The Indian wedding market is mostly dominated by embellishments and blings, but the Singapore-based designer feels it can be avoided with smart usage of colors.

"Getting into the bridal line was the natural evolution from what we were doing all this time," said Tawadey whose bohemian inspired drapes have became a popular trend on the fashion circuit in places like Selfridges, London and San Francisco.

"For me, it's not just about embroidery, but how does a woman standout in a crowd... For me, the color is the most important thing in trousseau, which can help a girl standout even with simple designs played beautifully with hues," she said.

A bride doesn't need overdose of accessories, she said and added: "It is important to choose the right color and you stand out even in bridal line."

She said it on the sidelines of promoting her bridal line at Ensemble store in DLF Emporio.

Her debut bridal line ‘Rani’ was a mix of pretty and colorful range of saris, lehengas and anarkalis with interplay of precious embroidery and archived romantic prints including the jasmine bud, cherry blossoms and Siuli.

The designer has used a lot of matka silks, cotton silks, chanderi silks as well as crepe and cotton fabrics to form the line that starts at a price range of Rs.17,000.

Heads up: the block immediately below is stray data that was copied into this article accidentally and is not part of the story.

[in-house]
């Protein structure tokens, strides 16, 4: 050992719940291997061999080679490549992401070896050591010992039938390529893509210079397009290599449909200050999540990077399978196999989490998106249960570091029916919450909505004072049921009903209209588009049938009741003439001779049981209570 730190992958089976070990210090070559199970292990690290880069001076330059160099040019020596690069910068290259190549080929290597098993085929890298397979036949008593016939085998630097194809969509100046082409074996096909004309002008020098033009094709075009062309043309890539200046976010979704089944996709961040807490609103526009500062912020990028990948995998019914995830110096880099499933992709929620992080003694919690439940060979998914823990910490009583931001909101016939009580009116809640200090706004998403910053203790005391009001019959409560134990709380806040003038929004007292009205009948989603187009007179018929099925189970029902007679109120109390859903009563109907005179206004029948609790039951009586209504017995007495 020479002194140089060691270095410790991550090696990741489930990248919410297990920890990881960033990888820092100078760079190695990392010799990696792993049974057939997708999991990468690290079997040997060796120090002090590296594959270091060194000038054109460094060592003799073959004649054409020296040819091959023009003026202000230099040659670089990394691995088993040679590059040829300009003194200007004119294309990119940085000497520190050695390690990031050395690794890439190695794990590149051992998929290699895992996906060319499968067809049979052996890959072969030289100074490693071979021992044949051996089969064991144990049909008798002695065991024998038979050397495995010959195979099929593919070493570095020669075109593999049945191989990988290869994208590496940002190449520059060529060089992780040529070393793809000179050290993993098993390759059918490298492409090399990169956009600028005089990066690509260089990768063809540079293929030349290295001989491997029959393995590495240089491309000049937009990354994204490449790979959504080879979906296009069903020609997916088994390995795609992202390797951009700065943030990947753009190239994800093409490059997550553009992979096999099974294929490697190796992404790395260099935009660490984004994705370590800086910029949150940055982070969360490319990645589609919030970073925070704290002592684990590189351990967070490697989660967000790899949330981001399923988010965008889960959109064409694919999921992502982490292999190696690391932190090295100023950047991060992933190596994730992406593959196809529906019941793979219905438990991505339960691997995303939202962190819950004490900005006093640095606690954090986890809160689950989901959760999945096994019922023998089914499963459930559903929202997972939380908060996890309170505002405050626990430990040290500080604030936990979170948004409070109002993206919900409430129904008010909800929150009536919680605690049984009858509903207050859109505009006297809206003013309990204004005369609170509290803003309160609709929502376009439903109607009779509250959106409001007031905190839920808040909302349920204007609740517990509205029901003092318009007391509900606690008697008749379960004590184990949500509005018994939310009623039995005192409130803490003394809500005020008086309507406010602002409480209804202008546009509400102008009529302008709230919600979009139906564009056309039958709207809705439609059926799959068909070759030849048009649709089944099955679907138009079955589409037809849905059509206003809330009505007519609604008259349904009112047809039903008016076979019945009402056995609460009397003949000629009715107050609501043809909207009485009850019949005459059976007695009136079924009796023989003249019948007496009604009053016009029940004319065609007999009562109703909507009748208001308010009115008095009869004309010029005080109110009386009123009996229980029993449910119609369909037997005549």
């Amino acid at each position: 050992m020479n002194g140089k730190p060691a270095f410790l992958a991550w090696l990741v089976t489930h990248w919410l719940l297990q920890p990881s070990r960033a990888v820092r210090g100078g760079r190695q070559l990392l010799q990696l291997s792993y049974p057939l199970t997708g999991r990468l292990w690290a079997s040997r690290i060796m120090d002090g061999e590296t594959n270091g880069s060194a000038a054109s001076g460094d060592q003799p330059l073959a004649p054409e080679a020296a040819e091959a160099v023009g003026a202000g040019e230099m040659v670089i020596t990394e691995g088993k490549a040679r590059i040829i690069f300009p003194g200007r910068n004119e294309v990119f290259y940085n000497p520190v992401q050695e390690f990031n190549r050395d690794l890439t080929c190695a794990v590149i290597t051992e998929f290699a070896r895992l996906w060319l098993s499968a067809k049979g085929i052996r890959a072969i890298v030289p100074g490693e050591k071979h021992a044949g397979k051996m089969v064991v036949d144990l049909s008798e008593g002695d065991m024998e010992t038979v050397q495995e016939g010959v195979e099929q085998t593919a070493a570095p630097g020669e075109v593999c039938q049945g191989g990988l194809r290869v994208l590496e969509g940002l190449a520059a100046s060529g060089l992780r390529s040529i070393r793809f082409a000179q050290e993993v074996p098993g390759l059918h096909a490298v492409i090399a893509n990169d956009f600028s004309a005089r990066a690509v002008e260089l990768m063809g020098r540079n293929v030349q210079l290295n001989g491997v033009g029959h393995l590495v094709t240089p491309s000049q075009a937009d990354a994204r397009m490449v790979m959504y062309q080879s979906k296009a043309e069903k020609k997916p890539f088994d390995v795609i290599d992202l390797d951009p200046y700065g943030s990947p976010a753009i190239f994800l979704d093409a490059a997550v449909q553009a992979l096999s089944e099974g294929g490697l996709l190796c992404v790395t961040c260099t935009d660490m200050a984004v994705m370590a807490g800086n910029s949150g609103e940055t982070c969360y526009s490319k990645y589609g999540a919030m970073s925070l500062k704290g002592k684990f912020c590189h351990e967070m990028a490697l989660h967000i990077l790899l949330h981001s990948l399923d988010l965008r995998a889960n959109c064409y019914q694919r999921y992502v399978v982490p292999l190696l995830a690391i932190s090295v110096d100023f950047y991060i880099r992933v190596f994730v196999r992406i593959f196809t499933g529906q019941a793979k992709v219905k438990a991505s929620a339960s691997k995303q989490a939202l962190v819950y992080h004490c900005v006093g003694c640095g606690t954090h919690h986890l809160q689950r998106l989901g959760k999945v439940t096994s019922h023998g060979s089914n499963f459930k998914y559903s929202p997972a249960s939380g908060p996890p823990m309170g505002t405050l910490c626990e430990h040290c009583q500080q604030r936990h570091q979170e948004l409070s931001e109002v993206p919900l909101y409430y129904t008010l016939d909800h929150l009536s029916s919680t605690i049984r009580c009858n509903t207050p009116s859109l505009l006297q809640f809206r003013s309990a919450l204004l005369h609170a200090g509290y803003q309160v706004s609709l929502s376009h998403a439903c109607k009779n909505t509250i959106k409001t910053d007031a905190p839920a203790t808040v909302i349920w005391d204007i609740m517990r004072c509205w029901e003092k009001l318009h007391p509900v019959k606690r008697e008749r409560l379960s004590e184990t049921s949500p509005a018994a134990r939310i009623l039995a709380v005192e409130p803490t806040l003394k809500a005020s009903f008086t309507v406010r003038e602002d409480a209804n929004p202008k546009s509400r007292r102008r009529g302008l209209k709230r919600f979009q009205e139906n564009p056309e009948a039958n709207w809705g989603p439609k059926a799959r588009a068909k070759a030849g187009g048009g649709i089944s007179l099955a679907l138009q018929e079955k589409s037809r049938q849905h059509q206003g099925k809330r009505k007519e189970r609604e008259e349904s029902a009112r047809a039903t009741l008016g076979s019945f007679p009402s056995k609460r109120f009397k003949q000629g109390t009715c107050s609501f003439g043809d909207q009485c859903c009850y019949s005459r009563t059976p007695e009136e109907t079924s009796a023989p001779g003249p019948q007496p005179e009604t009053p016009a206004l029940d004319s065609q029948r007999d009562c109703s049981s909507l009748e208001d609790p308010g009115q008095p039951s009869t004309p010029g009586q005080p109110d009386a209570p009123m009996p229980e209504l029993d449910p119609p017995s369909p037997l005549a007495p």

Smart dressers are her target audience.

"I never want my bride to be like a mannequin and invite people to come and see her clothes and accessories... If she is not able to move out and enjoy the occasion, then what's the point," said Tawadey, who designed for Bollywood divas like Deepika Padukone and Bipasha Basu for many of their red carpet appearances and shows.

Though Tawadey's collection takes its inspiration from India, it doesn't only cater to Indian women. "Anyone and everyone, who wants to look sensual and start a trend with her looks, can wear it," she said.

The platter also consists of a pulao, loochi (fried bread) and malpua (pancake).

"All the items are supposed to be his favourites. The thaali will be available till Sep 14," he said.

With a legion of fans across Bengal and Bangladesh, Uttam Kumar churned out as many as 202 films in a career spanning the golden age of Bengali cinema during the 1950s to the 1970s.

The national award winner worked with filmmakers like Satyajit Ray and Tapan Sinha. His most notable Hindi film was ‘Amanush’.

He died July 24, 1980 after a heart attack while filming ‘Ogo Bodhu Sundori’.

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